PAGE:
How to Successfully Use Social Media for Church
Several years ago, I started using Facebook, then Twitter. My first reaction to Facebook was, “This is silly.” I figured it was a waste of time. My first reaction to Twitter was, “What is this for?” I figured it was useless. My gut reactions were wrong.
I’m deeply embedded in both platforms now. My daily routine includes social media.
I post a few times daily on each. I often interact with church members on Facebook. Twitter is my go-to source for news and commentary.
As a pastor, I believe part of my responsibility includes shepherding people online. In our digital world, social media has become a key aspect of how I function as a leader. Twitter, Facebook, and other forms of social media are communication tools, which—like all media—can be used rightly or wrongly, for good or for harm. The church is salt and light—the flavor of and the guide for culture. The church has a role in shaping the use of social media.
I’d even go so far as to say that we pastors have an obligation to shepherd our churches online.
What Can Social Media Do for Your Church?
Social media can be used in any number of ways. So what do people really need?
- Within the church, use social media to enhance community. Obviously, social media cannot replace in-person interaction. The church must gather to exist. Scrolling through Twitter feeds or commenting on Facebook isn’t “the” church community—but both can be used to enhance the church community. Twitter is a quick way to share news of a gathering. Facebook can get people talking, online, about the gathering. And then Instagram can give people snapshots of the gathering’s highlights, solidifying memories and serving as a celebration. Social media is not the church community; it’s an enhancement to the community.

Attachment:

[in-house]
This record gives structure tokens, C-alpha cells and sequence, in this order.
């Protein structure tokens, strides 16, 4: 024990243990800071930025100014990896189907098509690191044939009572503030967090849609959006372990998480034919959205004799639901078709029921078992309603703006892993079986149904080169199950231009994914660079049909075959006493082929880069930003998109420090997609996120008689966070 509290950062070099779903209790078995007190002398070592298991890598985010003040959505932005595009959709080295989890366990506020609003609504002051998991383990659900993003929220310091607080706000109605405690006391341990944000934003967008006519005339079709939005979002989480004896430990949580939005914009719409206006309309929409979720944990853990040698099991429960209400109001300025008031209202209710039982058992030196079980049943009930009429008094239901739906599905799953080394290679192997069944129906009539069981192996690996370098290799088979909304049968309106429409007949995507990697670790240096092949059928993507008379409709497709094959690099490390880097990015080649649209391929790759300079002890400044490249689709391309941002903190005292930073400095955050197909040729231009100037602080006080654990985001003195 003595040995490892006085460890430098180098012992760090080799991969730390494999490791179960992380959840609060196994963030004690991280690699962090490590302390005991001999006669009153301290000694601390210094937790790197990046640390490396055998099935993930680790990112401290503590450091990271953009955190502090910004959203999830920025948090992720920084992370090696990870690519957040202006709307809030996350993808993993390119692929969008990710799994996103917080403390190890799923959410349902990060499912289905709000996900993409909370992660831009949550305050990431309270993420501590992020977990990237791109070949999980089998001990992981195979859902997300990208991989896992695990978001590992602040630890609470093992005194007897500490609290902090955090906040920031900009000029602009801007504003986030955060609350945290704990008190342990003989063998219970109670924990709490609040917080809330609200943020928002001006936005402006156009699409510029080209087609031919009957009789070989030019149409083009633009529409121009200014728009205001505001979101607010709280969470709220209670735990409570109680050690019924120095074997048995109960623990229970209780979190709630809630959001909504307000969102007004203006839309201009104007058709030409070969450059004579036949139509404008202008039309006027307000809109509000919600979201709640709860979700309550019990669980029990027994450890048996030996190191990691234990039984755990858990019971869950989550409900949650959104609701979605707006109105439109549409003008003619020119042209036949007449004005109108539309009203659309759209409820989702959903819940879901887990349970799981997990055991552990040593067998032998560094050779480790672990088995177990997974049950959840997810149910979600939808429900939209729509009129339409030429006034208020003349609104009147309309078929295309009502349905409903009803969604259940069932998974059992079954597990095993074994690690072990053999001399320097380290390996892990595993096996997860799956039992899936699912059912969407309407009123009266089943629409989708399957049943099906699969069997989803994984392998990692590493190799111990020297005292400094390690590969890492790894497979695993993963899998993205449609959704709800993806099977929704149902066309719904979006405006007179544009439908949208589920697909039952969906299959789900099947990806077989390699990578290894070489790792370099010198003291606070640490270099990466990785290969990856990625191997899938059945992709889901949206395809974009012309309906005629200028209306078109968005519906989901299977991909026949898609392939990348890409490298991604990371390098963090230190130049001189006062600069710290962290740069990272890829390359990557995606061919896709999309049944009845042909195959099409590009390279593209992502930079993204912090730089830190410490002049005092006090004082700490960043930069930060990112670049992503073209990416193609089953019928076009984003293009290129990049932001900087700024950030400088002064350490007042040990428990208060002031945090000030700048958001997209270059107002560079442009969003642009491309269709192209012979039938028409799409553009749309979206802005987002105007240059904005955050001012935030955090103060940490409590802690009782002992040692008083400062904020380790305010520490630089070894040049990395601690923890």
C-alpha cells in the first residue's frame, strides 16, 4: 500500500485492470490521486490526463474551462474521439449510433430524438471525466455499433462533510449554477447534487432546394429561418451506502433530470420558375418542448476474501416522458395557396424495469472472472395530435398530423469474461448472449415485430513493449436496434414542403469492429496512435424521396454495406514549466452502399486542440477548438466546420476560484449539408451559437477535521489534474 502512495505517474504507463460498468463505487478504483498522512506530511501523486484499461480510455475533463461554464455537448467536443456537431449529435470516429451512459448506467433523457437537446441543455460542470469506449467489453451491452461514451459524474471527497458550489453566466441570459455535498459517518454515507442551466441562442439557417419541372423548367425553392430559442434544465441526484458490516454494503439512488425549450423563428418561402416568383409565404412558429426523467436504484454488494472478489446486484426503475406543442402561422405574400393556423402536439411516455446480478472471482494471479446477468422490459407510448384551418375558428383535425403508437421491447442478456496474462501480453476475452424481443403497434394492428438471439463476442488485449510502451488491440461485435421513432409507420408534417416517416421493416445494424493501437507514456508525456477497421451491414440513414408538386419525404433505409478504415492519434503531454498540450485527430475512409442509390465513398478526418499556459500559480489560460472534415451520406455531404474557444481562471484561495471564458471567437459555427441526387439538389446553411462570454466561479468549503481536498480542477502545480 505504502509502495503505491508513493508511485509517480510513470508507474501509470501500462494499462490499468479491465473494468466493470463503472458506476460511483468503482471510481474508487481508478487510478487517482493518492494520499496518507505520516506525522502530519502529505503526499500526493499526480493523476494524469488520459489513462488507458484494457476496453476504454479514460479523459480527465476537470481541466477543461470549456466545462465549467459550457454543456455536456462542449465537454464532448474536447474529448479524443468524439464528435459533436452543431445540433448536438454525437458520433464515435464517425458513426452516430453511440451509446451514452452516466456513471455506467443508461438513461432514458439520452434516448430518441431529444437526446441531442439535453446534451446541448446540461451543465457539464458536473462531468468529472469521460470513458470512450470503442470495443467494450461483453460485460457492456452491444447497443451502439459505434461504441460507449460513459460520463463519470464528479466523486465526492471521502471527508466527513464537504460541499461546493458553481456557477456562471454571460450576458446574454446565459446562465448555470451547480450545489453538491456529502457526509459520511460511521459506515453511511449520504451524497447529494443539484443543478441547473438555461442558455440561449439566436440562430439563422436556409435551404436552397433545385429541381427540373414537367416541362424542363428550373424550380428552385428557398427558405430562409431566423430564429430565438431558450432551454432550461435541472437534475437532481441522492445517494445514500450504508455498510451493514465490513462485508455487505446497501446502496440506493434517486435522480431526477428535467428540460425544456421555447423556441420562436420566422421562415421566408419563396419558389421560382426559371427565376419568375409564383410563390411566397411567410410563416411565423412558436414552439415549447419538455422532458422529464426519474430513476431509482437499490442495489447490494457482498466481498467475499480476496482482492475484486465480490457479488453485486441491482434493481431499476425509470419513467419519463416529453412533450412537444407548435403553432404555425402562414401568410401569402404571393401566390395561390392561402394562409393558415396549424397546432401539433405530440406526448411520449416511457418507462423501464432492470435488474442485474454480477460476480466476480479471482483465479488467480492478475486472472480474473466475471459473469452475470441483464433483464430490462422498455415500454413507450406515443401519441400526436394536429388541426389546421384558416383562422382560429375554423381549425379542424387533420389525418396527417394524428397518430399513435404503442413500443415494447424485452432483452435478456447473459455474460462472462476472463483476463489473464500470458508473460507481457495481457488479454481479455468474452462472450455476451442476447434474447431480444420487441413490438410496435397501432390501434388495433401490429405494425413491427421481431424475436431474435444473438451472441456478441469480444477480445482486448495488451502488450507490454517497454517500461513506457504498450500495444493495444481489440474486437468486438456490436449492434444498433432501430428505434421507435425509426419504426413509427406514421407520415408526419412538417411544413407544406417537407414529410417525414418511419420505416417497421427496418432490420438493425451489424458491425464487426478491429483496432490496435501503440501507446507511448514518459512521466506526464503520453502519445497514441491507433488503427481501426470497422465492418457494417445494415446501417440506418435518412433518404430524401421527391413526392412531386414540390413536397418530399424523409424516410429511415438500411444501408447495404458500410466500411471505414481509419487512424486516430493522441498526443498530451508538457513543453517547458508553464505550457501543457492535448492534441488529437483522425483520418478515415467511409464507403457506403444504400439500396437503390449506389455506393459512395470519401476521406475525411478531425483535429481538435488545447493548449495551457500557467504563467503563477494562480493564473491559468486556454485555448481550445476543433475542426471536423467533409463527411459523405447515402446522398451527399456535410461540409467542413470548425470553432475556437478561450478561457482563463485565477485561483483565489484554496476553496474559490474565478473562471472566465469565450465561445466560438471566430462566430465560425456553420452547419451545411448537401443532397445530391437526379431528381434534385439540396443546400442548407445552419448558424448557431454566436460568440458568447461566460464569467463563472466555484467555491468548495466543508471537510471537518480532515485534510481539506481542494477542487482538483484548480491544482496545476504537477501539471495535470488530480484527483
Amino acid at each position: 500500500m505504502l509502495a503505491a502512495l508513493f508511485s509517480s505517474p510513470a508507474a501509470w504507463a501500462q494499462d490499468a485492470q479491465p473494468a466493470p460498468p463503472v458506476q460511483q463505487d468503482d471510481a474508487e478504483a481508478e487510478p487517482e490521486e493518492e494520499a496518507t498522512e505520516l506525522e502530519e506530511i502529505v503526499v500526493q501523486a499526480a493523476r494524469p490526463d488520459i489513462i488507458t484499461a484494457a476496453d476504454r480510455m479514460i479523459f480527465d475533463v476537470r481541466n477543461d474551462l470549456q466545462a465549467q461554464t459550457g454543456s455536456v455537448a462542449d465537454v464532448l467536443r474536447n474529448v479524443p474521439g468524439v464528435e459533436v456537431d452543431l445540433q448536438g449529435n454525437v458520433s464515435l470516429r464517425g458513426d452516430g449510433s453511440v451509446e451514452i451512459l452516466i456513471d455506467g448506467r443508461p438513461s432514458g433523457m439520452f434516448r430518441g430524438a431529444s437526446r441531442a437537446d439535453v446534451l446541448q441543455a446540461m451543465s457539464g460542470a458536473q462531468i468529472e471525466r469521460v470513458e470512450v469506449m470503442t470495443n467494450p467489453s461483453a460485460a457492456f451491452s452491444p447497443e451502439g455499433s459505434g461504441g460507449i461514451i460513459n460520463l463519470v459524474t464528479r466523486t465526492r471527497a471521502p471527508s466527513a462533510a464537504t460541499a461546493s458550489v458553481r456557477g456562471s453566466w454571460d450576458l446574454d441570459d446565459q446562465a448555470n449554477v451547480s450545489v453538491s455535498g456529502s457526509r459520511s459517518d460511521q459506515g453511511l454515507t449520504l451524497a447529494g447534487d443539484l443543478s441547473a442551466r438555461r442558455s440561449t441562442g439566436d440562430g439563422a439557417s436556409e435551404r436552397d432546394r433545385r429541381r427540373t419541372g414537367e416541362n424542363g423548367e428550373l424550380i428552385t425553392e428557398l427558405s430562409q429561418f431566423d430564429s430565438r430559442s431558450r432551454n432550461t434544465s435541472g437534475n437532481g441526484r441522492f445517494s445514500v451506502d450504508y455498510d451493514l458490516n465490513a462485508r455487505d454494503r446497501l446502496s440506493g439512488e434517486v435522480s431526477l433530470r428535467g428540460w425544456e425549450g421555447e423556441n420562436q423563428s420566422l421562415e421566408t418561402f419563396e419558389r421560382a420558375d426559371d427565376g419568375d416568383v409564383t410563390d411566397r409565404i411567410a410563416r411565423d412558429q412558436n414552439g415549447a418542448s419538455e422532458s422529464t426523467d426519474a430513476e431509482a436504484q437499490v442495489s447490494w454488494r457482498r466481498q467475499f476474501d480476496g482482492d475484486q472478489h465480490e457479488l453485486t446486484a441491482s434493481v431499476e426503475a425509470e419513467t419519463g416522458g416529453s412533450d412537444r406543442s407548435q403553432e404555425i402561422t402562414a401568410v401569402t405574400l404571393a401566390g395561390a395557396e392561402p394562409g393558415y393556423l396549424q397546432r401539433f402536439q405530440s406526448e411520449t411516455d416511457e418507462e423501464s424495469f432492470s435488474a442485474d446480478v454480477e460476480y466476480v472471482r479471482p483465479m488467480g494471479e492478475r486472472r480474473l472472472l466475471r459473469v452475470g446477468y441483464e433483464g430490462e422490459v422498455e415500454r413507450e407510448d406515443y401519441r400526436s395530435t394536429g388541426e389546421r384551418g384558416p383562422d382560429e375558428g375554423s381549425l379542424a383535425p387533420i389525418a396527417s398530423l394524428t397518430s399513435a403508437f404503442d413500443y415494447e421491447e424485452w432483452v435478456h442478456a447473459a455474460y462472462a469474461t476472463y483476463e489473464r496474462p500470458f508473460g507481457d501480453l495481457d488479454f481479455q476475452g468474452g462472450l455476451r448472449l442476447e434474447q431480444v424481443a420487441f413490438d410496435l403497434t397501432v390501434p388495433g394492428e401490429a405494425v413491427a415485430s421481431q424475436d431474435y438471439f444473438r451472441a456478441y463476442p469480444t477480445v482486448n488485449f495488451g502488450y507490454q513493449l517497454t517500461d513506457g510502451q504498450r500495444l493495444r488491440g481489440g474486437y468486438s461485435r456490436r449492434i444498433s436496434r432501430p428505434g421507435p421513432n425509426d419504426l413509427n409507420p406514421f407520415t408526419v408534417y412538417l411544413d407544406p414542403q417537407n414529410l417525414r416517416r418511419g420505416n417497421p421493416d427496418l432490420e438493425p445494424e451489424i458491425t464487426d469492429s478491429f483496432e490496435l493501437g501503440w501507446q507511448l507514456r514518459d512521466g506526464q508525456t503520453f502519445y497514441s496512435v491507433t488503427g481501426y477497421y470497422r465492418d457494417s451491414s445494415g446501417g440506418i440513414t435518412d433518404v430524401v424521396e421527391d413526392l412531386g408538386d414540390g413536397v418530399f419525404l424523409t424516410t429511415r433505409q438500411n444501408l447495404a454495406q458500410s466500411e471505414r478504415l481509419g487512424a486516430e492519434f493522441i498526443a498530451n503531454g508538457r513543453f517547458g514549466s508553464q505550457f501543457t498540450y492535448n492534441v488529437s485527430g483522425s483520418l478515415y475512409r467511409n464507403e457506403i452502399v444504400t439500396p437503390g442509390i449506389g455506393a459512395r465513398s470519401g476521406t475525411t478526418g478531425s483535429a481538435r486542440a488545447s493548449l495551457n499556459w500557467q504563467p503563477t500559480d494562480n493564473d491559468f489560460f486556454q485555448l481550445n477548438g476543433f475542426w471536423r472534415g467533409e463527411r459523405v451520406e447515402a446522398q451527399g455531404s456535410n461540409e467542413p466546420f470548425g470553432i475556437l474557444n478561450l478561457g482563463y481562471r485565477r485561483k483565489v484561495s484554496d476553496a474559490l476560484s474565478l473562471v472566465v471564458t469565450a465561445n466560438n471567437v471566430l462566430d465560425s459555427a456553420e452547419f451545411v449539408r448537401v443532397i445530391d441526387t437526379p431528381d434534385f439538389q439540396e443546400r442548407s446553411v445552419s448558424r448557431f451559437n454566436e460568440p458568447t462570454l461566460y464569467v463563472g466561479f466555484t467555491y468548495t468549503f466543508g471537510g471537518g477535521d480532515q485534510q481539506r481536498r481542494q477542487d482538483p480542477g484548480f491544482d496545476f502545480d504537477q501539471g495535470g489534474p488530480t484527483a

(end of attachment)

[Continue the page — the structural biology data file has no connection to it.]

- With leaders, use social media to increase accessibility. It’s neither possible nor reasonable to expect your church leaders to be always available—but as a leader, you and your associates can use social media to increase your accessibility to others. Every church leader should have an online presence. The next point demonstrates why.
- As a community, use social media to reach more people. The gospel message never changes. It’s the timeless truth of good news. But your community is always changing. The proliferation of smartphones coupled with the popularity of social media has fundamentally changed how people communicate. We’re looking down a lot more. We’re swiping and scrolling rather than striking up random conversations. The church must reach people where they are — and they’re on their phones. Social media doesn’t replace a live conversation, but social media may help create the opportunity to talk to someone in person.
Social media for churches doesn’t have to be a waste of time. Social media can be useful. Use it to enhance community in the church. Use it to increase accessibility of leaders. Use it to reach people where they are.
To get started, send me a tweet. Seriously, do it.